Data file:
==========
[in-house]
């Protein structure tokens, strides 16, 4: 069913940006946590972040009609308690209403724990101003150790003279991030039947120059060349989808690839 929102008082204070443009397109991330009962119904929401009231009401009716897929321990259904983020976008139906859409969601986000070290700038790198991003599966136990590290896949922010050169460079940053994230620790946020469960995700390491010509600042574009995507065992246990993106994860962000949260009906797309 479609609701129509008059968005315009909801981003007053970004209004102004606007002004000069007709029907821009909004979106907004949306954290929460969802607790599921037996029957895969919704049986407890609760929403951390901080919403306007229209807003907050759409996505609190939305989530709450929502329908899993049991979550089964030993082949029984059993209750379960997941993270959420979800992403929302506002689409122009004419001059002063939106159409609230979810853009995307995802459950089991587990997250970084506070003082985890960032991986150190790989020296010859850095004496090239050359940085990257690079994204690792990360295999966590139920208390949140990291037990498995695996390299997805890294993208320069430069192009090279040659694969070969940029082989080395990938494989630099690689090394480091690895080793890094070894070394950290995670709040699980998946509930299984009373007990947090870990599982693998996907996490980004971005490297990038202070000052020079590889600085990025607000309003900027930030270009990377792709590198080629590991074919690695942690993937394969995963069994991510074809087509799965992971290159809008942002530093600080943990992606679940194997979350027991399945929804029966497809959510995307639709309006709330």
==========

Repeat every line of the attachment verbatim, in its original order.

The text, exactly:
[in-house]
């Protein structure tokens, strides 16, 4: 069913940006946590972040009609308690209403724990101003150790003279991030039947120059060349989808690839 929102008082204070443009397109991330009962119904929401009231009401009716897929321990259904983020976008139906859409969601986000070290700038790198991003599966136990590290896949922010050169460079940053994230620790946020469960995700390491010509600042574009995507065992246990993106994860962000949260009906797309 479609609701129509008059968005315009909801981003007053970004209004102004606007002004000069007709029907821009909004979106907004949306954290929460969802607790599921037996029957895969919704049986407890609760929403951390901080919403306007229209807003907050759409996505609190939305989530709450929502329908899993049991979550089964030993082949029984059993209750379960997941993270959420979800992403929302506002689409122009004419001059002063939106159409609230979810853009995307995802459950089991587990997250970084506070003082985890960032991986150190790989020296010859850095004496090239050359940085990257690079994204690792990360295999966590139920208390949140990291037990498995695996390299997805890294993208320069430069192009090279040659694969070969940029082989080395990938494989630099690689090394480091690895080793890094070894070394950290995670709040699980998946509930299984009373007990947090870990599982693998996907996490980004971005490297990038202070000052020079590889600085990025607000309003900027930030270009990377792709590198080629590991074919690695942690993937394969995963069994991510074809087509799965992971290159809008942002530093600080943990992606679940194997979350027991399945929804029966497809959510995307639709309006709330």